Two events expected to take place before the end of August may prove exceptions to the “dog day’s” being no-news days when it comes to climate change issues.

The President is on vacation in Maine, mind you, though most say that could hardly diminish the amount or intensity of public attention and emphasis he’s been giving to the climate issue. The Congress is missing-in-action altogether, having all but deep-sixed the vexing issue when Senate Democrats couldn’t muster the 60 votes they would need to break a GOP filibuster. Washington’s K Street Corridor, AKA Gucci Gulch, is all but in hibernation with en masse exits to points east, south, west, north and all the above.

But back to those two events expected before the clock strikes September:

  • An Albemarle County, Virginia, court is expected to hand down its decision on the state attorney general’s efforts to force the University of Virginia to out an untold, but large, number of e-mails and other communications involving climatologist Michael Mann’s research while he was at U.Va. earlier this decade. See earlier Forum coverage here and here. The case has attracted national attention and concern, particularly among academics citing academic freedom issues, for its potential to “chill” climate research. A decision is likely by the end of this month, but it remains unclear whether that initial court determination will be the final word on A.G. Ken Cuccinelli’s campaign on the matter.
  • On a substantially larger playing field, at least physically and geographically but also in terms of overall impact on climate science and policy, the InterAcademy Council investigation into the conduct of the Intergovernmental Panel on Climate Change is to be released August 30.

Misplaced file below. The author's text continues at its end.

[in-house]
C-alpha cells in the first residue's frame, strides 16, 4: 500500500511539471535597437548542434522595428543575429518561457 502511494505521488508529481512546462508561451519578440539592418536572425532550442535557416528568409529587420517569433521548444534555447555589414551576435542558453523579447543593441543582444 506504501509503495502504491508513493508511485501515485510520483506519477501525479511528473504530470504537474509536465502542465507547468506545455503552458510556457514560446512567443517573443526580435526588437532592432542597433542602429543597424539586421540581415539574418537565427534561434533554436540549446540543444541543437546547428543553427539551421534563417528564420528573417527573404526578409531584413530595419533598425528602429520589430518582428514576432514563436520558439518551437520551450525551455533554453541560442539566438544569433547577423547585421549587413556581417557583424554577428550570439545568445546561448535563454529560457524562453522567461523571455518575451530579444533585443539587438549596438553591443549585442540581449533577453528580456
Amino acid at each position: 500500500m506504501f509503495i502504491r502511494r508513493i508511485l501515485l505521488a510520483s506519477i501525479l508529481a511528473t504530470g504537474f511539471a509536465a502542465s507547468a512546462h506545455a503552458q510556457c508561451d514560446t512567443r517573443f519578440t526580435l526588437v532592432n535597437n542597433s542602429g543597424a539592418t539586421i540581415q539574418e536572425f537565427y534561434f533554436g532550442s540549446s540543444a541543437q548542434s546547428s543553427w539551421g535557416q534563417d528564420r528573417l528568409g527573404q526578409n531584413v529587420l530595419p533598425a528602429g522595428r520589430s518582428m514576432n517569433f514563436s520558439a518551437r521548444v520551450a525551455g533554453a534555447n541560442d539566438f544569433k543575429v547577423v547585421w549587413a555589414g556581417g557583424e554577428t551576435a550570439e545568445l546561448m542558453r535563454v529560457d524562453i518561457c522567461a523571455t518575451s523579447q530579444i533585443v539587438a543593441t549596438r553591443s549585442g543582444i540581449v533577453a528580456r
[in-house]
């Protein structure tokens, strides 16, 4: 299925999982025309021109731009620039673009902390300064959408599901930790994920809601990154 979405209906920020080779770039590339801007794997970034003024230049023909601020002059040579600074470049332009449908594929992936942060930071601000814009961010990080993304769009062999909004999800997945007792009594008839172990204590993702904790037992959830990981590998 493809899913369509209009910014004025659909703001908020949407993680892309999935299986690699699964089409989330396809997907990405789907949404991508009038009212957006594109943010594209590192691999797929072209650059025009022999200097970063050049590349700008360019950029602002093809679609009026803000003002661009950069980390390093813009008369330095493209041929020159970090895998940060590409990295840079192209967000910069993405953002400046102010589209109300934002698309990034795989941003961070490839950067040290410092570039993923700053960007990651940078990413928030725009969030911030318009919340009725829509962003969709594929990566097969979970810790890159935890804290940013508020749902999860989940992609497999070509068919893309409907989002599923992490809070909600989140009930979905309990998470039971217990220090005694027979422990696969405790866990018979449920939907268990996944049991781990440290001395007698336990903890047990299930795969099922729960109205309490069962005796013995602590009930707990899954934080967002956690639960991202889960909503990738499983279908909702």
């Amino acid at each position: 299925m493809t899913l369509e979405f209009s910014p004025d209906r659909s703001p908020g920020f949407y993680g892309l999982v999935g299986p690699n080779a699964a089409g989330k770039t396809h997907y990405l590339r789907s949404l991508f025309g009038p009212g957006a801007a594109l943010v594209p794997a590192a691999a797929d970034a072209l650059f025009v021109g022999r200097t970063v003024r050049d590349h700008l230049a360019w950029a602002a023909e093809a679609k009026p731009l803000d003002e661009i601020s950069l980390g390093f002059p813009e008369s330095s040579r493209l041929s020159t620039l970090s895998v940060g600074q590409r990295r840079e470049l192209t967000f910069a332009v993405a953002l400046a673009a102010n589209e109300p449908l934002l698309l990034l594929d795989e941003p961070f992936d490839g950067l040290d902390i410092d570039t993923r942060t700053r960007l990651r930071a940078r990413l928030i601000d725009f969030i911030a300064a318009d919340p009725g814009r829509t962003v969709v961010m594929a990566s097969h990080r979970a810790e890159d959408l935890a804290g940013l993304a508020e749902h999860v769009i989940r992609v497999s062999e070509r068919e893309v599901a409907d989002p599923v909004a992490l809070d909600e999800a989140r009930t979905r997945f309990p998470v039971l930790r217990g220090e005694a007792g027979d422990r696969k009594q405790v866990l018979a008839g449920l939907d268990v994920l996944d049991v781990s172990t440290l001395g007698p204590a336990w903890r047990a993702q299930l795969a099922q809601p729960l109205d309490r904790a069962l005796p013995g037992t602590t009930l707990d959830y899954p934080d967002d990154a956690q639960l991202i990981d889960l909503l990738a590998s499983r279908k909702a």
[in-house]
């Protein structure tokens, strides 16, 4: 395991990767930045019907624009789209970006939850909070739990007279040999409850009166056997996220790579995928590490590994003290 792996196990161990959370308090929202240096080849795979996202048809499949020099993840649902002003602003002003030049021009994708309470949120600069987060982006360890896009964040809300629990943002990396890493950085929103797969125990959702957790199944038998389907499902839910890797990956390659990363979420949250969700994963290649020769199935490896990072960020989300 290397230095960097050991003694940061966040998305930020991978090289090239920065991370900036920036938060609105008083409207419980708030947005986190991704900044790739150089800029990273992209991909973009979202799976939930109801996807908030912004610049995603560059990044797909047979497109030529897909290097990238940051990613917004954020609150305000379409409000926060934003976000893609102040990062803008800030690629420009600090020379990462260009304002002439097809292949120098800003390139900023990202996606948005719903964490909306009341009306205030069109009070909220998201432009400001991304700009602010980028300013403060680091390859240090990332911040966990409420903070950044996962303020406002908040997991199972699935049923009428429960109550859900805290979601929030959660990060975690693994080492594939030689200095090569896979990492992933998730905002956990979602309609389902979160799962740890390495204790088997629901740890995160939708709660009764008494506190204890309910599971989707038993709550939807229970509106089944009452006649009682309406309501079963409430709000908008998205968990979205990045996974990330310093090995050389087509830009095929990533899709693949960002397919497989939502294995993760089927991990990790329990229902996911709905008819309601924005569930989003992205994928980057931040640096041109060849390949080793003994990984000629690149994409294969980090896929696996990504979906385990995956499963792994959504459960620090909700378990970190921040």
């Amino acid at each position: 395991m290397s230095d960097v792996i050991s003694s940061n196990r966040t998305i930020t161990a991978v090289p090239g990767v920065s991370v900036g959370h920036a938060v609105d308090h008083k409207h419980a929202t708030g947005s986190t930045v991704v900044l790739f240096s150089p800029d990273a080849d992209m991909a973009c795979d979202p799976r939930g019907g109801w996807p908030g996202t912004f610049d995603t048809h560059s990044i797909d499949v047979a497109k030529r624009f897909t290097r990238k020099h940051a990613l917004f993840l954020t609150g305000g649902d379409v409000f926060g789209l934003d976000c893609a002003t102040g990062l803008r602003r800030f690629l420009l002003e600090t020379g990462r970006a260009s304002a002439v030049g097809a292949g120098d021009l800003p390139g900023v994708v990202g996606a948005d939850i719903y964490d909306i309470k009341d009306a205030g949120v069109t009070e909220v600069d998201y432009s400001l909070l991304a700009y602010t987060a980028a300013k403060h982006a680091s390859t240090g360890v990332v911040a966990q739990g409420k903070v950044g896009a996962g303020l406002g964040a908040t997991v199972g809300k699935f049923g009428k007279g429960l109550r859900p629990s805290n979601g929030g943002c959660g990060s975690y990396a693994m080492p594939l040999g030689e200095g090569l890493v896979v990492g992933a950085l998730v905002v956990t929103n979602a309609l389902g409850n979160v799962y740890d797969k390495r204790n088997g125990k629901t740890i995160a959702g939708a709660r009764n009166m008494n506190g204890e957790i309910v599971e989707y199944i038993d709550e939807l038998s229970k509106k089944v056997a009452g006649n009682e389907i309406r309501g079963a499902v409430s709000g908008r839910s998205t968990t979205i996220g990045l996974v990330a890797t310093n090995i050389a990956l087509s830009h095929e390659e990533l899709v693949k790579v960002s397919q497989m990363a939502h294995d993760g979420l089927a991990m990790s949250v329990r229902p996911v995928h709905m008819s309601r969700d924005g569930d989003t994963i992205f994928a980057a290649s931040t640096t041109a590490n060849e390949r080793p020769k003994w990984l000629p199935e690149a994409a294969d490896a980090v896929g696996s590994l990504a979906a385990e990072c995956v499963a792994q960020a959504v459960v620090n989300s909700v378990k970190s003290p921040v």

The report, “Climate Change Assessments: Review of the Processes and Procedures of the IPCC,” is to be publicly released at a press conference in the U.N.’s Dag Hammarskjold Library Auditorium beginning at 10 a.m. EDT. The event will be webcast live and archived for later viewing at The report then is to be available online at

    According to a press advisory statement, the following InterAcademy Council participants are to take part in the release of the report, considered by many to be the single most important of a series of independent investigations resulting from recent controversies involving the unauthorized release last fall of e-mails from the University of East Anglia and findings of several factual errors in IPCC reports:

    * Robbert Dijkgraaf, IAC co-chair and president, Royal Netherlands Academy of Arts and Sciences;

    * Harold Shapiro, chair of IAC Committee to Review IPCC and economist/former president, Princeton University;

    * Roseanne Diab, vice chair of IAC Committee to Review IPCC and executive officer, Academy of Science of South Africa; and

    * Peter Williams, member of IAC Committee to Review IPCC and treasurer/vice president of The Royal Society, London, U.K.

    A number of reviews and investigations conducted so far into the alleged wrongdoings have substantially exonerated the scientists involved and also, to the extent they also looked into it, the underlying science. Several of those reviews, however, did find fault in involved scientists’ appearance of having been less than fully open and cooperative with disclosures involving their research. And most agree the whole experience argues for more transparency and openness in how climate science is conducted.

    Nonetheless, the reviews by and large have been supportive of the scientists and their work overall. The InterAcademy Council report, regardless of which way its findings lean, is expected by many to be the most important and most definitive, and its findings will be closely watched and reviewed by all “sides” of the climate change issue.

    Few, however, expect the report’s findings will bring an end to the divisiveness and partisanship that increasingly have characterized the climate change issue in recent years.